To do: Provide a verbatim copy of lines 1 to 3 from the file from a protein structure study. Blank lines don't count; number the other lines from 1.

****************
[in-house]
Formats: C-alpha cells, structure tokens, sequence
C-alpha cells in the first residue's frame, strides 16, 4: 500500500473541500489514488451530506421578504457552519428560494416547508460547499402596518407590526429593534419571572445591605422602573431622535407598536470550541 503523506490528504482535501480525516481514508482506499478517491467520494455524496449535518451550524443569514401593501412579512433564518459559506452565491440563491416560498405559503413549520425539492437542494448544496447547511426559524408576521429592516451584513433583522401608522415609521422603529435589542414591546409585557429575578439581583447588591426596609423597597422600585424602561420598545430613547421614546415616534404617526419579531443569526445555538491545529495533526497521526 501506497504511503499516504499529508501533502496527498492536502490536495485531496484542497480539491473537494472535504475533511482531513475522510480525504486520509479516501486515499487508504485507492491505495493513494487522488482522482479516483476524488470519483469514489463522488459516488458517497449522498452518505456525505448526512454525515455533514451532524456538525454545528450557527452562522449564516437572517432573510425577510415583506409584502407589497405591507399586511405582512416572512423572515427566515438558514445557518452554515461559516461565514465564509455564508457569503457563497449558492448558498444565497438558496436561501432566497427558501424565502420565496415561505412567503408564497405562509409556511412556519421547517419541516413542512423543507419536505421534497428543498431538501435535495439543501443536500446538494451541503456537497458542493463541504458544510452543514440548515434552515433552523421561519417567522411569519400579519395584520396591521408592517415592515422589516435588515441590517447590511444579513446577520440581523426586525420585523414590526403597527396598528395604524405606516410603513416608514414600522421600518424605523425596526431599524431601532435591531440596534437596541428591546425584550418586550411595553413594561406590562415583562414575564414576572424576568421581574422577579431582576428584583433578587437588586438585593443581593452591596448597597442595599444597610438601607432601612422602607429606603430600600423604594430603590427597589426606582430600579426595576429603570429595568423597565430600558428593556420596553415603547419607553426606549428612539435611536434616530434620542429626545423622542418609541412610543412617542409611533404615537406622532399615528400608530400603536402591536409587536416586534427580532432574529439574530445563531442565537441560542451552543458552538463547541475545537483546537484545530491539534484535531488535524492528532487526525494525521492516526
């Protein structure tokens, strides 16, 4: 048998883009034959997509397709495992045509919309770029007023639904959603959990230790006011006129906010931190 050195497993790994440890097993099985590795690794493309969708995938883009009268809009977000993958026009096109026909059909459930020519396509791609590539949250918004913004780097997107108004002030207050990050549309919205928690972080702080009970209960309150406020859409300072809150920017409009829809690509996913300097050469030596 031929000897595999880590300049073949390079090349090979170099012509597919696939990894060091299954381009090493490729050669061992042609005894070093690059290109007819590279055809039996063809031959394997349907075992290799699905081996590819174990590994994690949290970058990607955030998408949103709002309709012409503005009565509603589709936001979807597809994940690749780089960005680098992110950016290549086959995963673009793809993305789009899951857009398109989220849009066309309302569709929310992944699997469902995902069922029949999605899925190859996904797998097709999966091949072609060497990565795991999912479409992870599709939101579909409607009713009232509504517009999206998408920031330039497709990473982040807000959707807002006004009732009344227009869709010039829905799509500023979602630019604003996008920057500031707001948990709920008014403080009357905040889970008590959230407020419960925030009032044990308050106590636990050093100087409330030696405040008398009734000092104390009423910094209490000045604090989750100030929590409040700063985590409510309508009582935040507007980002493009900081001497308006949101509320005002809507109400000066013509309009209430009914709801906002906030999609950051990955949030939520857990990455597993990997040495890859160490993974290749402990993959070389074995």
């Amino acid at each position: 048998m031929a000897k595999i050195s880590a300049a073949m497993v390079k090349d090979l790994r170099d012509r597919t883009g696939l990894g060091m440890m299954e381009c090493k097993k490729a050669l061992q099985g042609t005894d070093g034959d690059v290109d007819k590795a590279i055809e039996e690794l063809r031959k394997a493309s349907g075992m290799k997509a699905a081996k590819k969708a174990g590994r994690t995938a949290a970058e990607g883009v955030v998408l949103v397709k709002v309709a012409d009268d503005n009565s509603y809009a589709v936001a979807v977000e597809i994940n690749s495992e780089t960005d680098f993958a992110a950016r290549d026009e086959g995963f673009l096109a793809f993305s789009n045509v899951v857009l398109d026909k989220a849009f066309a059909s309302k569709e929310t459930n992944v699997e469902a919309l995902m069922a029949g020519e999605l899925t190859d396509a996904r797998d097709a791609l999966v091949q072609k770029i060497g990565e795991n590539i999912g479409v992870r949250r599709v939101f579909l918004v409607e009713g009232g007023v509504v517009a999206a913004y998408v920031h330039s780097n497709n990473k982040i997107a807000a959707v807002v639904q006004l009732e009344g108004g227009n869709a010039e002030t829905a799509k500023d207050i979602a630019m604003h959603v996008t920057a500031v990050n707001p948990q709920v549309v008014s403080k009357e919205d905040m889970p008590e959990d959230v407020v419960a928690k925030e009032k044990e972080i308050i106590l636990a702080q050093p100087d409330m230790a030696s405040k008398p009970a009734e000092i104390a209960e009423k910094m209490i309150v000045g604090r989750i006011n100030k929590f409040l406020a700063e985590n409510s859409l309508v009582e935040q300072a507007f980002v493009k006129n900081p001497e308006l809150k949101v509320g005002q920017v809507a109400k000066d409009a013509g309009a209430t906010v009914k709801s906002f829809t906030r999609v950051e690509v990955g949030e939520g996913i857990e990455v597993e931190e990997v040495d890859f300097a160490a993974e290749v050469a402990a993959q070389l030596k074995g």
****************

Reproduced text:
[in-house]
Formats: C-alpha cells, structure tokens, sequence
C-alpha cells in the first residue's frame, strides 16, 4: 500500500473541500489514488451530506421578504457552519428560494416547508460547499402596518407590526429593534419571572445591605422602573431622535407598536470550541 503523506490528504482535501480525516481514508482506499478517491467520494455524496449535518451550524443569514401593501412579512433564518459559506452565491440563491416560498405559503413549520425539492437542494448544496447547511426559524408576521429592516451584513433583522401608522415609521422603529435589542414591546409585557429575578439581583447588591426596609423597597422600585424602561420598545430613547421614546415616534404617526419579531443569526445555538491545529495533526497521526 501506497504511503499516504499529508501533502496527498492536502490536495485531496484542497480539491473537494472535504475533511482531513475522510480525504486520509479516501486515499487508504485507492491505495493513494487522488482522482479516483476524488470519483469514489463522488459516488458517497449522498452518505456525505448526512454525515455533514451532524456538525454545528450557527452562522449564516437572517432573510425577510415583506409584502407589497405591507399586511405582512416572512423572515427566515438558514445557518452554515461559516461565514465564509455564508457569503457563497449558492448558498444565497438558496436561501432566497427558501424565502420565496415561505412567503408564497405562509409556511412556519421547517419541516413542512423543507419536505421534497428543498431538501435535495439543501443536500446538494451541503456537497458542493463541504458544510452543514440548515434552515433552523421561519417567522411569519400579519395584520396591521408592517415592515422589516435588515441590517447590511444579513446577520440581523426586525420585523414590526403597527396598528395604524405606516410603513416608514414600522421600518424605523425596526431599524431601532435591531440596534437596541428591546425584550418586550411595553413594561406590562415583562414575564414576572424576568421581574422577579431582576428584583433578587437588586438585593443581593452591596448597597442595599444597610438601607432601612422602607429606603430600600423604594430603590427597589426606582430600579426595576429603570429595568423597565430600558428593556420596553415603547419607553426606549428612539435611536434616530434620542429626545423622542418609541412610543412617542409611533404615537406622532399615528400608530400603536402591536409587536416586534427580532432574529439574530445563531442565537441560542451552543458552538463547541475545537483546537484545530491539534484535531488535524492528532487526525494525521492516526